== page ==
On Crisis and Resolution
It is my belief that the 2008 financial crisis was caused by a number of issues, most prominently subprime lending and borrowing in an over zealous pursuit of profits, a lack of preventative action, deceptive investment banking, and finally an inconvenient rise in interest rates. I am also confident that the crisis could have been averted through more stringent monitoring of the asset-backed security and consumer lending markets. Furthermore, a similar crisis can be prevented through new government regulatory measures.
It can be argued that one of the initial causes of the crisis is rooted in the Federal Reserve’s decision to lower interest rates following the ...view middle of the document...
My understanding of economics leads me to believe that the keystone crumbled when the Federal Reserve raised interest rates to the 2007 high-mark. This created a rapid domino effect that began by pushing housing prices down. This fall compiled foreclosures on top of an already unprecedented number of defaults, ultimately creating the mortgage crisis. The mortgage crisis then led to mistrust among large institutions and lack of lending that resulted in the liquidity crisis and finally economic recession.
We are now on the slow road to recovery, making it ever more crucial to develop and agree upon preventative measures. Regardless of what the Senate, House, or anyone for that matter has proposed as a solution, I feel there are a few core reforms that are absolutely imperative and create a proactive solution rather than a reactive one. Firstly, the Federal Reserve must be granted the power to monitor banks that are federally insured more closely. This would be to prevent predatory lending to sub-prime consumers, and ultimately another mortgage crisis.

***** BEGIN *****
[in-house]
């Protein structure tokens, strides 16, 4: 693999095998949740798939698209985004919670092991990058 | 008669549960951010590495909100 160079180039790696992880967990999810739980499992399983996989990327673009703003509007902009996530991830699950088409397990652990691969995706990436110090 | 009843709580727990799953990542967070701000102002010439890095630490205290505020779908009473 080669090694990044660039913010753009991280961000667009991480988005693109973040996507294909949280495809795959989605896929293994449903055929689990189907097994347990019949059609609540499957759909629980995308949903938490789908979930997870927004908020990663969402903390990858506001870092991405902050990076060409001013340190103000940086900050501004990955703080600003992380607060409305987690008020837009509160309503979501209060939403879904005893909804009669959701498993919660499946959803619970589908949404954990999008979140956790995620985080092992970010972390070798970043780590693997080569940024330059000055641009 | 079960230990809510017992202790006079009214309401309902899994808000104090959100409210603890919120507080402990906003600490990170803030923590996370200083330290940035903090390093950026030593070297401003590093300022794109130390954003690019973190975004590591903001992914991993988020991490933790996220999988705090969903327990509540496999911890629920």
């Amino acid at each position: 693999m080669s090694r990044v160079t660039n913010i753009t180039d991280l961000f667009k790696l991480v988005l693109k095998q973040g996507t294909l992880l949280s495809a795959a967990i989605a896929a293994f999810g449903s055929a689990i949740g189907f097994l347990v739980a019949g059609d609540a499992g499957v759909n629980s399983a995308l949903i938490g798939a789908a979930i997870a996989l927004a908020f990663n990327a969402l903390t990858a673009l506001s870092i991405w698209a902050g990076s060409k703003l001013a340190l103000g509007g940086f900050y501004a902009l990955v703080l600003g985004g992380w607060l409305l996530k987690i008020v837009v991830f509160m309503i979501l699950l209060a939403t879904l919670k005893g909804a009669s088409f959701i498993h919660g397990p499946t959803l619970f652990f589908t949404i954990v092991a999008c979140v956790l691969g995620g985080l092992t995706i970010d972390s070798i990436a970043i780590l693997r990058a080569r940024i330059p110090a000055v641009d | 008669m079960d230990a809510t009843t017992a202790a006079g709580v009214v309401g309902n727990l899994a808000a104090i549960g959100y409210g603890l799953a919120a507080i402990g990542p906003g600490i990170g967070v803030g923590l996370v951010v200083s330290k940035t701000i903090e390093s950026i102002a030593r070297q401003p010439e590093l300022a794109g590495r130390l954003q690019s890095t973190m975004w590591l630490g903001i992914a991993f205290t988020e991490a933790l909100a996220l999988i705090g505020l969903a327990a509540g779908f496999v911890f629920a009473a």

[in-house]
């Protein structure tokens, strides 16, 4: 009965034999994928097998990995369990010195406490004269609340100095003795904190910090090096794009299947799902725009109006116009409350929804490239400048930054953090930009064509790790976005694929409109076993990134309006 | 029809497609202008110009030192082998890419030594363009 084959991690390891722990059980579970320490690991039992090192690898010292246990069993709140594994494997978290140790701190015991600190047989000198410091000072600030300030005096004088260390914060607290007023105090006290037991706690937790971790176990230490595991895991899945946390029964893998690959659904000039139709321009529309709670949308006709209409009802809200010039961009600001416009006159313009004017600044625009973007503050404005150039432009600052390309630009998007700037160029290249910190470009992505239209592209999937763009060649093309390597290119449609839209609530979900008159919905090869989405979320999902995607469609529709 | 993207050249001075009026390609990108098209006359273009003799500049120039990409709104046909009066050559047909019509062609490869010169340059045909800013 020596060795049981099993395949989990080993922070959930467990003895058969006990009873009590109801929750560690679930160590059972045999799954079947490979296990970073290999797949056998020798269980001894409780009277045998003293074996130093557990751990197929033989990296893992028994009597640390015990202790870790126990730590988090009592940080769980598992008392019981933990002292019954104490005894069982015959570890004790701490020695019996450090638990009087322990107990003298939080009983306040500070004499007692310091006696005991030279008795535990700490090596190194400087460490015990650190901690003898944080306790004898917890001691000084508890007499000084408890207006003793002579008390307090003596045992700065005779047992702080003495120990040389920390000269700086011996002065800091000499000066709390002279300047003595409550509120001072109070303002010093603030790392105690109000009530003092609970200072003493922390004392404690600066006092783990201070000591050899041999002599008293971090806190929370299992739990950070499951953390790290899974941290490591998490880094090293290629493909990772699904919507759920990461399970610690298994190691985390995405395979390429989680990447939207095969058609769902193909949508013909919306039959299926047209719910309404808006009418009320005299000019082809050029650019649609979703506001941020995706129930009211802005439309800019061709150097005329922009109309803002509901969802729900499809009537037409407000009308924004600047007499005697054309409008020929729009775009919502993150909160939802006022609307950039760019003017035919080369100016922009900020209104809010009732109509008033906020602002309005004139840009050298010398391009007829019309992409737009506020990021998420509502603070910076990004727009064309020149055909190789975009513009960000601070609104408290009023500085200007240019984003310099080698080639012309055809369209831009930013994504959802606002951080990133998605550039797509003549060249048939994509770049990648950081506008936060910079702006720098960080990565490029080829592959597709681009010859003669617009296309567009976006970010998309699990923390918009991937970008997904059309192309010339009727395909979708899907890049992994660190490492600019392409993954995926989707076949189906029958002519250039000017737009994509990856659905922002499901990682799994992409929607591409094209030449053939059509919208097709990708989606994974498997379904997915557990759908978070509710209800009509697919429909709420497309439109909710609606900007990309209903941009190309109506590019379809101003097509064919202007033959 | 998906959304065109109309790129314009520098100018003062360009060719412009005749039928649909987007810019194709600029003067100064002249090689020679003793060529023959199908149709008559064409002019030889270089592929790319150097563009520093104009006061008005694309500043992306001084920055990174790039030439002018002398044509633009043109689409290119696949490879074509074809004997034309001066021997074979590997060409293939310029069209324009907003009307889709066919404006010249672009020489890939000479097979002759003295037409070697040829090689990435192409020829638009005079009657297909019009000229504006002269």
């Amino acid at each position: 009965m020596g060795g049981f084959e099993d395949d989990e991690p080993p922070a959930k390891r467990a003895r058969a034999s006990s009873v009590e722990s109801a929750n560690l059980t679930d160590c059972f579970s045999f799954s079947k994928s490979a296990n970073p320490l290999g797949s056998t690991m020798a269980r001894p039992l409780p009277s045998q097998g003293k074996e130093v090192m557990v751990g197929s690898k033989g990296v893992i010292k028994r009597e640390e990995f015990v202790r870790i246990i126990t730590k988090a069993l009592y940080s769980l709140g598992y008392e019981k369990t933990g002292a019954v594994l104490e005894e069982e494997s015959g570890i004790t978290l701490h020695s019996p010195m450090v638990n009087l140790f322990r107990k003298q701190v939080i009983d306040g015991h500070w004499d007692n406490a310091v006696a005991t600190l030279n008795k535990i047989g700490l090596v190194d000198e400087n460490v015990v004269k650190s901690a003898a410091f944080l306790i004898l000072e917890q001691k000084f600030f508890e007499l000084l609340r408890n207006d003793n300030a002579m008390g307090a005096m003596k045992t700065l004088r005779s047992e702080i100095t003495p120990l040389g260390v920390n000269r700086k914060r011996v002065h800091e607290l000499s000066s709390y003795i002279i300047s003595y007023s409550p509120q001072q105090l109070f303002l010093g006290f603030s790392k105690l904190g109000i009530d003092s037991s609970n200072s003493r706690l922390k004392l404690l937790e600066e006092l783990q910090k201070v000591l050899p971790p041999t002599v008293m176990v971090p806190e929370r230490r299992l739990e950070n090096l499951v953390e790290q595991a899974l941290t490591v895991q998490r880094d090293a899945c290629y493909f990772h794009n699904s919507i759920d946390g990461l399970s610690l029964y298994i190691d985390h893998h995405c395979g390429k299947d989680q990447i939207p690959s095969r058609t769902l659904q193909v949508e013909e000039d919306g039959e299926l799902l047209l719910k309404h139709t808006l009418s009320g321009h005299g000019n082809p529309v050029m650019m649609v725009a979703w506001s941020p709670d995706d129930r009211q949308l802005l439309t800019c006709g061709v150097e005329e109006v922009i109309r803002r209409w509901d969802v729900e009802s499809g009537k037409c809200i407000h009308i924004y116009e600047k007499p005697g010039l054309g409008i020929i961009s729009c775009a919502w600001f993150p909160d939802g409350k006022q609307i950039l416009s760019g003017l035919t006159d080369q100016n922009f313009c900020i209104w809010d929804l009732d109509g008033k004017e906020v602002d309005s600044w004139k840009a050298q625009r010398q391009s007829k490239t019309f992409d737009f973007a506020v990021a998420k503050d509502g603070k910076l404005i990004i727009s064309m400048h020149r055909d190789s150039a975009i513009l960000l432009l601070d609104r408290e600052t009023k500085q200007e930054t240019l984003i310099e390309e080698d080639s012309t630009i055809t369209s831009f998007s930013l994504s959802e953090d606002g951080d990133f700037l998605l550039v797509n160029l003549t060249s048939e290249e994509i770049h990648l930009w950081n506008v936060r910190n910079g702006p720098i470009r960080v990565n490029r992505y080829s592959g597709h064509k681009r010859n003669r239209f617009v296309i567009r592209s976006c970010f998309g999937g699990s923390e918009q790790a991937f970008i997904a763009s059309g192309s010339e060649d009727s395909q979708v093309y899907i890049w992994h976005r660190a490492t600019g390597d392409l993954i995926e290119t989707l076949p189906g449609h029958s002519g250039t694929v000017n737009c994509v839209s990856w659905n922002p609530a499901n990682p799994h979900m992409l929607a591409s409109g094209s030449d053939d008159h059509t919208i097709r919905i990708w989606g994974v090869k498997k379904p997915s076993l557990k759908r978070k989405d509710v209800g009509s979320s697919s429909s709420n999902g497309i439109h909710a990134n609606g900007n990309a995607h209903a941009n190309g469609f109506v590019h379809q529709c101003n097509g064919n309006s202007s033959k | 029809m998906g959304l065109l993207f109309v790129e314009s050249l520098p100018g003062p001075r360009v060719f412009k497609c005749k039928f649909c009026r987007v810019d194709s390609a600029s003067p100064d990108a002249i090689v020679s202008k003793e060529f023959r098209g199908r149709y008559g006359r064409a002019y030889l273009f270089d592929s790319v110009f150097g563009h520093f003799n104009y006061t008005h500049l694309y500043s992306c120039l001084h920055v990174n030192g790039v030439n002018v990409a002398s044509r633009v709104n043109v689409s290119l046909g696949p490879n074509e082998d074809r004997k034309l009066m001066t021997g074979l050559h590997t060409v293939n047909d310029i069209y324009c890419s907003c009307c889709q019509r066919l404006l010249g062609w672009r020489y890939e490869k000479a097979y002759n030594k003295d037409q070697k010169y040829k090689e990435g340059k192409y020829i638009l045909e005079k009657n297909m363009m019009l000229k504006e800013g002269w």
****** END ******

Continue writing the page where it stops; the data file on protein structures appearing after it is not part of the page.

Furthermore, I feel it necessary to make the asset-backed security and mortgage markets more transparent. It should, at the very least, be required that firms report on all “Special Investment Vehicles,” despite their nature of remaining off the balance sheet. This will diminish any covers from being placed over securities, therefore preventing deceptive trading practices under the veil of special investment vehicles.
As yet another preventative measure, I would like to see regulatory monitoring of risk-laden investments held by the country’s largest institutions. What this means is that firms that are large enough to bring other institutions down with them in the event of catastrophe, otherwise deemed “too big to fail,” should have a limit placed on the amount of capital they can have tied up in high-risk investments. In my opinion, the best way to handle such a regulation would be for the...